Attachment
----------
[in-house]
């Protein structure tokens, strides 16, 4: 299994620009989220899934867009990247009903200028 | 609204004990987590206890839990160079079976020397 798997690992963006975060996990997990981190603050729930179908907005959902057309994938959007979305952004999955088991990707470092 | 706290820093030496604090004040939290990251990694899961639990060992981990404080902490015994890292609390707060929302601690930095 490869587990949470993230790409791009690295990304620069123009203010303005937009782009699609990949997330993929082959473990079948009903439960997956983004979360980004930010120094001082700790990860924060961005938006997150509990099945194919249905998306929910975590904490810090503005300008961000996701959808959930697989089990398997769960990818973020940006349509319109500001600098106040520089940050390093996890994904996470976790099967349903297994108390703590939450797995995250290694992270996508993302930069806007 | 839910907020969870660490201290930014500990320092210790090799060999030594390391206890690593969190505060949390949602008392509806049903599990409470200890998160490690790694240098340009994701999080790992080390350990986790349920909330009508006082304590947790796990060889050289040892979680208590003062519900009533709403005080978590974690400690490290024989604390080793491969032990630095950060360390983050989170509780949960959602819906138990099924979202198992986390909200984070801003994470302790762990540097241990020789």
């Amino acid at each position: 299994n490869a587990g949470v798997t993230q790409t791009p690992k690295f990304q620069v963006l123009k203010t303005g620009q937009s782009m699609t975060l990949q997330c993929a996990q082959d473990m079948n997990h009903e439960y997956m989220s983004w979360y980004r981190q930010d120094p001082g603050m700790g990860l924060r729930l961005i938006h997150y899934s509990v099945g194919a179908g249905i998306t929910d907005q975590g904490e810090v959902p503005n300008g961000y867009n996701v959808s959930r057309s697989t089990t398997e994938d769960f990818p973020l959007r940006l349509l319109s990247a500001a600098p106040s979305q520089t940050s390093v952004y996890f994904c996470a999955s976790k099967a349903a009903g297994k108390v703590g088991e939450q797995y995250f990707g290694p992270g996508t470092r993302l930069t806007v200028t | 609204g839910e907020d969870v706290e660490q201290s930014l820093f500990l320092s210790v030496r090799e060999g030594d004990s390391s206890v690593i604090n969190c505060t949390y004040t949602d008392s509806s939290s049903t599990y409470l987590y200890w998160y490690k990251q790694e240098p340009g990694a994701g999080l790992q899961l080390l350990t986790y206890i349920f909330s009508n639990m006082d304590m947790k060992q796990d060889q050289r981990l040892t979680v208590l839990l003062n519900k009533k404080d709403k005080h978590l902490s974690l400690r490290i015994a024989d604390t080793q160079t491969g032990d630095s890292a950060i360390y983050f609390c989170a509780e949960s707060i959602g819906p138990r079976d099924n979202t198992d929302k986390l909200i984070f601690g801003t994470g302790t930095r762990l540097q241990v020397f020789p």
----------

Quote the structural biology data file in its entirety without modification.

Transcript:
[in-house]
């Protein structure tokens, strides 16, 4: 299994620009989220899934867009990247009903200028 | 609204004990987590206890839990160079079976020397 798997690992963006975060996990997990981190603050729930179908907005959902057309994938959007979305952004999955088991990707470092 | 706290820093030496604090004040939290990251990694899961639990060992981990404080902490015994890292609390707060929302601690930095 490869587990949470993230790409791009690295990304620069123009203010303005937009782009699609990949997330993929082959473990079948009903439960997956983004979360980004930010120094001082700790990860924060961005938006997150509990099945194919249905998306929910975590904490810090503005300008961000996701959808959930697989089990398997769960990818973020940006349509319109500001600098106040520089940050390093996890994904996470976790099967349903297994108390703590939450797995995250290694992270996508993302930069806007 | 839910907020969870660490201290930014500990320092210790090799060999030594390391206890690593969190505060949390949602008392509806049903599990409470200890998160490690790694240098340009994701999080790992080390350990986790349920909330009508006082304590947790796990060889050289040892979680208590003062519900009533709403005080978590974690400690490290024989604390080793491969032990630095950060360390983050989170509780949960959602819906138990099924979202198992986390909200984070801003994470302790762990540097241990020789």
């Amino acid at each position: 299994n490869a587990g949470v798997t993230q790409t791009p690992k690295f990304q620069v963006l123009k203010t303005g620009q937009s782009m699609t975060l990949q997330c993929a996990q082959d473990m079948n997990h009903e439960y997956m989220s983004w979360y980004r981190q930010d120094p001082g603050m700790g990860l924060r729930l961005i938006h997150y899934s509990v099945g194919a179908g249905i998306t929910d907005q975590g904490e810090v959902p503005n300008g961000y867009n996701v959808s959930r057309s697989t089990t398997e994938d769960f990818p973020l959007r940006l349509l319109s990247a500001a600098p106040s979305q520089t940050s390093v952004y996890f994904c996470a999955s976790k099967a349903a009903g297994k108390v703590g088991e939450q797995y995250f990707g290694p992270g996508t470092r993302l930069t806007v200028t | 609204g839910e907020d969870v706290e660490q201290s930014l820093f500990l320092s210790v030496r090799e060999g030594d004990s390391s206890v690593i604090n969190c505060t949390y004040t949602d008392s509806s939290s049903t599990y409470l987590y200890w998160y490690k990251q790694e240098p340009g990694a994701g999080l790992q899961l080390l350990t986790y206890i349920f909330s009508n639990m006082d304590m947790k060992q796990d060889q050289r981990l040892t979680v208590l839990l003062n519900k009533k404080d709403k005080h978590l902490s974690l400690r490290i015994a024989d604390t080793q160079t491969g032990d630095s890292a950060i360390y983050f609390c989170a509780e949960s707060i959602g819906p138990r079976d099924n979202t198992d929302k986390l909200i984070f601690g801003t994470g302790t930095r762990l540097q241990v020397f020789p």